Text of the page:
While we are displeased at your deception, we respectfully accept the return of your prizeshad you only disclosed your native speaker status, we could have handled this all much more discreetly. We also regret to inform you that your original letter, with your home address, was vigorously passed around among our interns. Over a dozen pimply prospective fieldworkers are in transit to you as this issue goes to press, each with a potentially unwholesome desire to speculate your affixes. Beyond these more mundane concerns, we must also say that while we do not personally put much stock in psychology (largely because their departments have better lab equipment than our departments), the help you obviously need is outside our area of expertise, and you should seek advice from a therapist. Good luck.



I enjoyed reading The Encyclopedia of Mytholingual Creatures, Places, and Things, but was distressed to detect an overwhelming philological flavor, without even a tiny taste of the great culture and folklore of computational linguistics. So, I have included below 14,783 entries that you may wish to add to future editions of the Encyclopedia.

[Note: We obviously could not include all 14,783 entries, so here is just one, chosen at random.]

PALIN. A mythical programming language that reputedly allows coding without checking spelling, grammar, or pretty much anything at all. In most variants of the myth, it can be compiled but not interpreted, and runs on only one platform (the most common version has this as Windows ME). The language is described as being completely declarative and context-free; variables are strongly typed, yet hyper-mutable (their values change spontaneously). It allows constant self-reference but not reflection, and is supposedly describable only in the (also mythical) Delusional Backus-Naur Notation. Do not confuse with Python; different Palin.

Declaratively yours,
Rhett Urnvall-Yu
Professor, Ironic Nasalization Grammars
Axiopneumatic College, Kingston


Yo, Notorious P.I.N.G.!

Ack! That was a very... long... treatise you sent us. It was downright ridonkulous.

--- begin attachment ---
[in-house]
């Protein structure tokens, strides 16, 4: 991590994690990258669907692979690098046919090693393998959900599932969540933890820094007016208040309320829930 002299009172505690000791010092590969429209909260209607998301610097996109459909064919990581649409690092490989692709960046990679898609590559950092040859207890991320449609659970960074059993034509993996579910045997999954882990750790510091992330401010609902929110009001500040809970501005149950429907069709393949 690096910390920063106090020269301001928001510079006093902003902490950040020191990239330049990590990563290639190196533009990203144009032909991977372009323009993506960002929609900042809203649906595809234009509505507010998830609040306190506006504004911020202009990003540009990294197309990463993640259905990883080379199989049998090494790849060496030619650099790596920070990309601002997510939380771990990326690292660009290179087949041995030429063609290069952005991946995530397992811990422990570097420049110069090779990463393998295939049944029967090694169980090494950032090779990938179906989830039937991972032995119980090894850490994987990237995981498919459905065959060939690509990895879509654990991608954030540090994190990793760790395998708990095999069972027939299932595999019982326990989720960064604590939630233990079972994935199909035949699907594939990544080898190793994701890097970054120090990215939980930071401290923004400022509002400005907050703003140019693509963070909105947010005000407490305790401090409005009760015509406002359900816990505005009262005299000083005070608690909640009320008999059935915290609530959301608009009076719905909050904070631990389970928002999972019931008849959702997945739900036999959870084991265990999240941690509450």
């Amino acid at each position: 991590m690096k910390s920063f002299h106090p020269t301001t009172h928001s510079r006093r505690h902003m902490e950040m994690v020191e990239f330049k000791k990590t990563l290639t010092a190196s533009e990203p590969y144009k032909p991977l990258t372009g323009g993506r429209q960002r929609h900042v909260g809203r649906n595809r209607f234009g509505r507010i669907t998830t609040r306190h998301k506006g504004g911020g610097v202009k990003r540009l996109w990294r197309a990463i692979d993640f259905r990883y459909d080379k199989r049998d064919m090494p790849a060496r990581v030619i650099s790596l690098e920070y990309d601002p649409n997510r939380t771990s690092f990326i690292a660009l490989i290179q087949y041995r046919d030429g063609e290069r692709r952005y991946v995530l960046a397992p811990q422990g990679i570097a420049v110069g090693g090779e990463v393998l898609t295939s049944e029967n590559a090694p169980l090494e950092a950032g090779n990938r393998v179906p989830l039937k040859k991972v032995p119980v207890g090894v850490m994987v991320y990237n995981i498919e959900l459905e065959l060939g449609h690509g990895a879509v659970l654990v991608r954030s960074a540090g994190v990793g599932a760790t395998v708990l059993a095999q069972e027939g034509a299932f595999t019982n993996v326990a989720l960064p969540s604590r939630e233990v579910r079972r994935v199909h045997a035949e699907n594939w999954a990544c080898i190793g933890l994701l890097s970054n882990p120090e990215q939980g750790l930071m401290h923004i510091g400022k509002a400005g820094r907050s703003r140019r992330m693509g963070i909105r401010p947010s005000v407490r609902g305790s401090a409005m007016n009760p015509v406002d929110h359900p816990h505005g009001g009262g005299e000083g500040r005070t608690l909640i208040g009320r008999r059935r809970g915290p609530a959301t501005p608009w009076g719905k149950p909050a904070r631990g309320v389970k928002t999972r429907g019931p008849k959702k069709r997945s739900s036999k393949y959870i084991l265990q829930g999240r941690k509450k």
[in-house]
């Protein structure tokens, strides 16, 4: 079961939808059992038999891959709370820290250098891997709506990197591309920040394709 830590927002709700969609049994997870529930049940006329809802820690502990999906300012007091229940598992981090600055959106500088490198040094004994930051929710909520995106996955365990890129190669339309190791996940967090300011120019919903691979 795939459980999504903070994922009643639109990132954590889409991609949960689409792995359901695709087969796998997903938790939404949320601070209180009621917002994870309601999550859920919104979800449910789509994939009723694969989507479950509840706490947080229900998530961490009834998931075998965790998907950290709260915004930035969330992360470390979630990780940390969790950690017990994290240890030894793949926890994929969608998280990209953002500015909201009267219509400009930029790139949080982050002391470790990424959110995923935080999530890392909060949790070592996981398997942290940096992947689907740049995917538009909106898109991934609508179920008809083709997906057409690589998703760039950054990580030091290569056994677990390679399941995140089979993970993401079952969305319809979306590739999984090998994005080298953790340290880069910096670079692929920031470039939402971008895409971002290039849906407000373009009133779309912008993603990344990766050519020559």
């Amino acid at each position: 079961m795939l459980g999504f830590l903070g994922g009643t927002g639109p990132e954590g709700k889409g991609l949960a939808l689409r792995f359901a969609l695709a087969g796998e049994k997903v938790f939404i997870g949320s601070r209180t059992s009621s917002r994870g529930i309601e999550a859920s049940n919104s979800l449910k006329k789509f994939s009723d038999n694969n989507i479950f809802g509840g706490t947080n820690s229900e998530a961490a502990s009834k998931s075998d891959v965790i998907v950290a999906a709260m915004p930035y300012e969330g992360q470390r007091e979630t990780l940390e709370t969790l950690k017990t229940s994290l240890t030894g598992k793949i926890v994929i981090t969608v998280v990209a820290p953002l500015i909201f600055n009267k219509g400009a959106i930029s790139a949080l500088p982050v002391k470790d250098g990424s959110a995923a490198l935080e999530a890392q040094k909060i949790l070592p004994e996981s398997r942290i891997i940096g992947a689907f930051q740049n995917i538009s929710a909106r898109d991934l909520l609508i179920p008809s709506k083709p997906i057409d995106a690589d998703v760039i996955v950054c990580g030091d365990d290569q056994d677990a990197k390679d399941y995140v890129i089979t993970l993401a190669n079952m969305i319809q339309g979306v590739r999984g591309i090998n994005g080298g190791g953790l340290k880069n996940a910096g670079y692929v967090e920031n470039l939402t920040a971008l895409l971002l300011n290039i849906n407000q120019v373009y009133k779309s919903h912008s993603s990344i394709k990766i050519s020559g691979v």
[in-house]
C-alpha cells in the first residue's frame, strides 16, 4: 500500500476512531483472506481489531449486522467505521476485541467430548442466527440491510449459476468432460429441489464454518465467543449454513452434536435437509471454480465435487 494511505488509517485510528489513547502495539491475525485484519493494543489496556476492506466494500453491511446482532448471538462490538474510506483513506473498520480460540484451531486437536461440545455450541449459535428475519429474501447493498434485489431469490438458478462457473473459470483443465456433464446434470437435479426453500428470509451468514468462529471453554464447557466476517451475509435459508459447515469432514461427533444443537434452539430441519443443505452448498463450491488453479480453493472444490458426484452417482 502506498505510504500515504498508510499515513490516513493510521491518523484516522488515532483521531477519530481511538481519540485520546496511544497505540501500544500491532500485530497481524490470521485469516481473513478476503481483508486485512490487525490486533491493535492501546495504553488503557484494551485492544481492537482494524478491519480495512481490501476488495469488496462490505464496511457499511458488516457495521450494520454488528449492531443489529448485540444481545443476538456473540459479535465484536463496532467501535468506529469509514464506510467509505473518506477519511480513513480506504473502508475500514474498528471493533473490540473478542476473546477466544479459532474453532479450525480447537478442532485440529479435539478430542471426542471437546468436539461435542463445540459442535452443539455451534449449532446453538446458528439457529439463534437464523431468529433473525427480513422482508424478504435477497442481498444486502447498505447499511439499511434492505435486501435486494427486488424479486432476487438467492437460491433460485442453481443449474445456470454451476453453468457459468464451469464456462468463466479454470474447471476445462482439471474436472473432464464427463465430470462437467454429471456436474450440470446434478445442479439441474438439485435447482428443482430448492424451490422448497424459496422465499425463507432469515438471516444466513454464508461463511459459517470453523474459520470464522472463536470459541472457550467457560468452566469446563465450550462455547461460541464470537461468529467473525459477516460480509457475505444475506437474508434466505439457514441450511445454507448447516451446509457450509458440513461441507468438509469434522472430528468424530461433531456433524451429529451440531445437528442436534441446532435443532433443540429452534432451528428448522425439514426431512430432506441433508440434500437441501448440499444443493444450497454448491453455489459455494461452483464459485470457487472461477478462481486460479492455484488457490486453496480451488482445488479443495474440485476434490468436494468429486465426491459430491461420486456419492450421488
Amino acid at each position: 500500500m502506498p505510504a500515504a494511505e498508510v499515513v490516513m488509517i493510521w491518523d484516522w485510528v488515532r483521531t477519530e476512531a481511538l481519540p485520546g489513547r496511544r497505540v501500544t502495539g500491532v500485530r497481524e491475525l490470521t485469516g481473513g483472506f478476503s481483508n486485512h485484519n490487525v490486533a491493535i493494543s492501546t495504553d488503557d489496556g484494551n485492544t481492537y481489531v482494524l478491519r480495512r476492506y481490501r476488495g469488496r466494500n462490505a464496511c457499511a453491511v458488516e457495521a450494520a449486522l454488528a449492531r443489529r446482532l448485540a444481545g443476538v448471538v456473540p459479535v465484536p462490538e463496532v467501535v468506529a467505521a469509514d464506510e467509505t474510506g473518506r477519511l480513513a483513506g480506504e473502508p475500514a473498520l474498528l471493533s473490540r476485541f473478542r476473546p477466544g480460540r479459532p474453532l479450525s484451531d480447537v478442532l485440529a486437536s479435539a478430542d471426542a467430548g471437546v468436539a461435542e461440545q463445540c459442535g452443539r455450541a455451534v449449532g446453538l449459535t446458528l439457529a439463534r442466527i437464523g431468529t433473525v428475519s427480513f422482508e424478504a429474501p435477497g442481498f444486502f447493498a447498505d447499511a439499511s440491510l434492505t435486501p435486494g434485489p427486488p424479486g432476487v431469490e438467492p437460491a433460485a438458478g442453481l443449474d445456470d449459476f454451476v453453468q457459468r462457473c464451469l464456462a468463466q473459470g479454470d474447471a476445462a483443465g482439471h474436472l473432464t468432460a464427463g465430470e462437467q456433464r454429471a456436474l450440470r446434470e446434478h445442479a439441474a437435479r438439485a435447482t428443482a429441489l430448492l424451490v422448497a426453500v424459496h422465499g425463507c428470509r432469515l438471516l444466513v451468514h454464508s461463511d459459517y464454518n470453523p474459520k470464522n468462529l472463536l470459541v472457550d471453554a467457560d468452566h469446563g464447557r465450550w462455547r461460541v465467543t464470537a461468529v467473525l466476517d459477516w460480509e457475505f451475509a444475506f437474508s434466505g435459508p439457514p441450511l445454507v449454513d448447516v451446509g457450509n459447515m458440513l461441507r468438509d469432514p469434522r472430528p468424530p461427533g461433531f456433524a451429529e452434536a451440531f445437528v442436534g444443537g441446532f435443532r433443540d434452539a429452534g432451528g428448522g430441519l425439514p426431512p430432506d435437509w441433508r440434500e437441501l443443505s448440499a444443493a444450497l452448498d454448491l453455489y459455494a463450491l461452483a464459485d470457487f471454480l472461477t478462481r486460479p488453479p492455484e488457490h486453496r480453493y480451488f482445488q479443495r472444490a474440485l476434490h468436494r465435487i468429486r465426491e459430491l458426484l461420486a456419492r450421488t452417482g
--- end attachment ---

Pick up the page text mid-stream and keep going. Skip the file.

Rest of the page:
In other news, the various and numerous birds around our office (we keep them, rather than plants, because they tend to keel over should there be an unhealthy build up of gasor gasbagsin the office) shall never want for cage liners again.

In other, other news, we were not pleased with the implied disrespectful political overtones of much of your list. We accept that folklore is a living thing, shaped by the Zeitgeist in the mouths and minds of those who use and live it. (Unlike, we might note, Language, which is a Platonic Ideal reflected, via the luminiferous aether, directly if not perfectly into the minds of speakers.)

You clearly misunderestimate the solemnity of your actions. Because of the partisanship present in your list of computational linguistic folkloric entries, we must refudiate it, completely and without reservation.

You are one wee-wee’d up melon farmer...

You betcha!


Speculative Grammarian accepts well-written letters commenting on specific articles that appear in this journal or discussing the field of linguistics in general. We also accept poorly-written letters that ramble pointlessly. We reserve the right to ridicule the poorly-written ones and publish the well-written ones... or vice versa, at our discretion.

Past Tense, Present Mood, Future VoiceA Letter from the Managing Editor
Meet the SpecGram Editors
SpecGram Vol CLIX, No 4 Contents